Network regulation, including agreeing anticipatory investment in the network is the responsibility of Ofgem, as the independent economic energy regulator. Ofgem uses the RIIO price control framework to incentivise electricity network companies to invest in their networks so that there is sufficient network capacity to allow for generation and demand on that network. Anticipatory investment will play a key role in ensuring network readiness for Net Zero, as all potential paths to Net Zero are factored into such investment, allowing for future flexibility to achieve our 2050 goal.
When business planning, network companies set out investment forecasts that are based on their predicted network needs. Ofgem will evaluate and agree baseline spend, as well as providing conditional funding in the form of Uncertainty Mechanisms (UMs) which can be relied on throughout the price control period. UMs allow for strategic interventions when the case for investment becomes stronger. For example, Ofgem have provided a ‘Net Zero Re-opener’ UM in the RIIO Electricity Transmission 2 (T2) price control which runs between 2021 and 2026. The net zero-reopener enables Ofgem to reset allowances and other elements of RIIO in order to align the price control with net zero targets, for example changes in Government policy, the role of network companies, or where technological or market developments occur, and it may be necessary to make adjustments. A similar mechanism is being proposed by Ofgem for the upcoming Electricity Distribution (ED2) price control to run between 2023 and 2028.
We are supportive of Ofgem in their work to ensure electricity networks across Great Britain, including in Wales, are ready to meet net zero. Ofgem and the UK Government meet regularly to discuss how the price control fits into the wider net zero policy space. For example, Secretary of State Kwarteng (when in his former role of Minster of State for Business, Energy and Clean Growth) wrote to Jonathan Brearley, CEO of Ofgem, in October 2020 outlining Government’s overall priorities for the future of the electricity system. This includes a statement of support for appropriate anticipatory investment within the price control processes.
The Government’s forthcoming Energy Security Strategy will highlight the drive for energy independence that complements our net zero ambitions and how that will directly impact our grid and networks, specifically an increase in the speed of delivery for renewable and nuclear generation.
The Government also intends to consult on a Strategy and Policy Statement for Ofgem in the coming months. This document will set out the Government’s strategic priorities for energy policy; the outcomes the Government seeks to achieve; and give clarity on the roles of Government, Ofgem and other parties which are collectively responsible for delivering these goals. Ofgem will retain its independence, but the Strategy and Policy Statement is intended to create a framework for Ofgem’s decision making that allows the regulator to protect consumers and achieve net zero. This is necessary given the transformation that will be required to meet the demands of a decarbonised power sector, to increase capacity as electrification increases demand, and to direct investment appropriately to meet these needs.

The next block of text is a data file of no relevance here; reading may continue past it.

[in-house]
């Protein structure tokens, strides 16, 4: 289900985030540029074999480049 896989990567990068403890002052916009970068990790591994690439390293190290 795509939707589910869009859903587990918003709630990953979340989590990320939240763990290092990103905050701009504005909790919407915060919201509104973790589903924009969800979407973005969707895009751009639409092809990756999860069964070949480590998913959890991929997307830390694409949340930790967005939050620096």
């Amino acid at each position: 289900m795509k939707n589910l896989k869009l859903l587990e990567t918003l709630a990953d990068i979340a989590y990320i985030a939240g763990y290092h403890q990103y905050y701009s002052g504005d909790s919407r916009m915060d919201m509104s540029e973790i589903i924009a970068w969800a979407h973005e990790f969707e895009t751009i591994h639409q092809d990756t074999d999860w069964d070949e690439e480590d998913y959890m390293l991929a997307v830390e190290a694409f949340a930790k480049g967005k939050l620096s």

How can the UK Government, the Welsh Government and Ofgem work together to improve grid capacity?
Government recognises and will support the significant renewable energy generation opportunities available in Wales. Whilst recognising that Ofgem is responsible for network regulation, we would encourage the Welsh Government to work with the UK Government and Ofgem to help improve grid capacity in Wales and across Great Britain to pave the way for net zero. An example of where this is already happening is the Net Zero Advisory Group where Ofgem, the UK Government, Devolved Administrations, and a few other key stakeholders work together to ensure greater coordination in consideration of decarbonisation pathways, including on electric vehicles, electrification of heat, coordination of offshore transmission, innovation and financing of anticipatory investment in networks to enable these changes.
Another example of cooperation is the Government and Ofgem’s Offshore Transmission Network Review. This review is examining how offshore wind and electricity interconnectors can be connected to the transmission grid in a more coordinated way to enable the increase in offshore wind deployment while reducing costs for consumers and minimising impacts on local communities and the environment. The review has brought together stakeholders involved in the timing, siting, design, and delivery of offshore wind, including the Welsh Government who are a key partner of the review.
One key outcome of the review includes the Holistic Network Design (HND). This is being produced by the National Grid Electricity System Operator to help coordinate the delivery of the onshore and offshore grid infrastructure for projects within the Round 4 Offshore leasing process which includes projects off the coast of Wales. The HND will be published in June, and we are expecting a series of decisions and announcements in the second half of 2022 as the review shifts to begin implementing the necessary reforms. The HND will also include an initial design accounting for the expected Celtic Sea volumes. A further iteration to the HND will likely be needed to incorporate the outcome of the Celtic Sea leasing round once known.
Government continues to engage with Ofgem, transmission and distribution network operators to ensure that Great Britain policy supports the crucial role of electricity networks in power sector decarbonisation and the wider net zero transition.
 RIIO stands for Revenue = Incentives + Innovation + Outputs
 The analysis produced a set of joint electricity and gas Net Zero 2050 scenarios covering WPD and Wales & West Utilities’ shared distribution network region in South Wales, and explores a range of